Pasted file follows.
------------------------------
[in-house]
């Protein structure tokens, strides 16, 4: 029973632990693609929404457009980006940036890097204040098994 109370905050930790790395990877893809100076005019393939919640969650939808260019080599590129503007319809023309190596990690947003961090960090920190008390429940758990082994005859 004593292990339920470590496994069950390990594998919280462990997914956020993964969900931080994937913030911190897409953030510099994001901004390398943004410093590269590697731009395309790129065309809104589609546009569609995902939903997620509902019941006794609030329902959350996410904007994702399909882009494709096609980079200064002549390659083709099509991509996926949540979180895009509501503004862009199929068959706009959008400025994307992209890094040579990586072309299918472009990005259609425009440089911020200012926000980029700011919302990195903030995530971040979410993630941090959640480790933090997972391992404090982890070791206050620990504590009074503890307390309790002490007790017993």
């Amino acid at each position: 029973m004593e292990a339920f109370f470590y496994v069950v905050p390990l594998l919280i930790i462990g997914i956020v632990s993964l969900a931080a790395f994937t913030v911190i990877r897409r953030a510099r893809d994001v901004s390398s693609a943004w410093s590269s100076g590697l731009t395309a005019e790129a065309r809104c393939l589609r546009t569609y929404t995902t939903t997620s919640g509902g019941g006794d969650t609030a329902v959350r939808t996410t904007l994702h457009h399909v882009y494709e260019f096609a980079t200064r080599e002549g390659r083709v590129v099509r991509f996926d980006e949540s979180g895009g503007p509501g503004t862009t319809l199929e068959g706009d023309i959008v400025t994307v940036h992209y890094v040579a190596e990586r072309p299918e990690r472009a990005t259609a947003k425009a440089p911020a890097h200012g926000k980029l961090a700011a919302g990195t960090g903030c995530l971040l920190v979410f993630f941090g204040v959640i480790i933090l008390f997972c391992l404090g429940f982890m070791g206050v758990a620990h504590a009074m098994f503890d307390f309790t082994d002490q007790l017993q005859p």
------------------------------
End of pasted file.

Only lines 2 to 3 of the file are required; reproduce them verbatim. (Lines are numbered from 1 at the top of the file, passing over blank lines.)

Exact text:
């Protein structure tokens, strides 16, 4: 029973632990693609929404457009980006940036890097204040098994 109370905050930790790395990877893809100076005019393939919640969650939808260019080599590129503007319809023309190596990690947003961090960090920190008390429940758990082994005859 004593292990339920470590496994069950390990594998919280462990997914956020993964969900931080994937913030911190897409953030510099994001901004390398943004410093590269590697731009395309790129065309809104589609546009569609995902939903997620509902019941006794609030329902959350996410904007994702399909882009494709096609980079200064002549390659083709099509991509996926949540979180895009509501503004862009199929068959706009959008400025994307992209890094040579990586072309299918472009990005259609425009440089911020200012926000980029700011919302990195903030995530971040979410993630941090959640480790933090997972391992404090982890070791206050620990504590009074503890307390309790002490007790017993």
């Amino acid at each position: 029973m004593e292990a339920f109370f470590y496994v069950v905050p390990l594998l919280i930790i462990g997914i956020v632990s993964l969900a931080a790395f994937t913030v911190i990877r897409r953030a510099r893809d994001v901004s390398s693609a943004w410093s590269s100076g590697l731009t395309a005019e790129a065309r809104c393939l589609r546009t569609y929404t995902t939903t997620s919640g509902g019941g006794d969650t609030a329902v959350r939808t996410t904007l994702h457009h399909v882009y494709e260019f096609a980079t200064r080599e002549g390659r083709v590129v099509r991509f996926d980006e949540s979180g895009g503007p509501g503004t862009t319809l199929e068959g706009d023309i959008v400025t994307v940036h992209y890094v040579a190596e990586r072309p299918e990690r472009a990005t259609a947003k425009a440089p911020a890097h200012g926000k980029l961090a700011a919302g990195t960090g903030c995530l971040l920190v979410f993630f941090g204040v959640i480790i933090l008390f997972c391992l404090g429940f982890m070791g206050v758990a620990h504590a009074m098994f503890d307390f309790t082994d002490q007790l017993q005859p």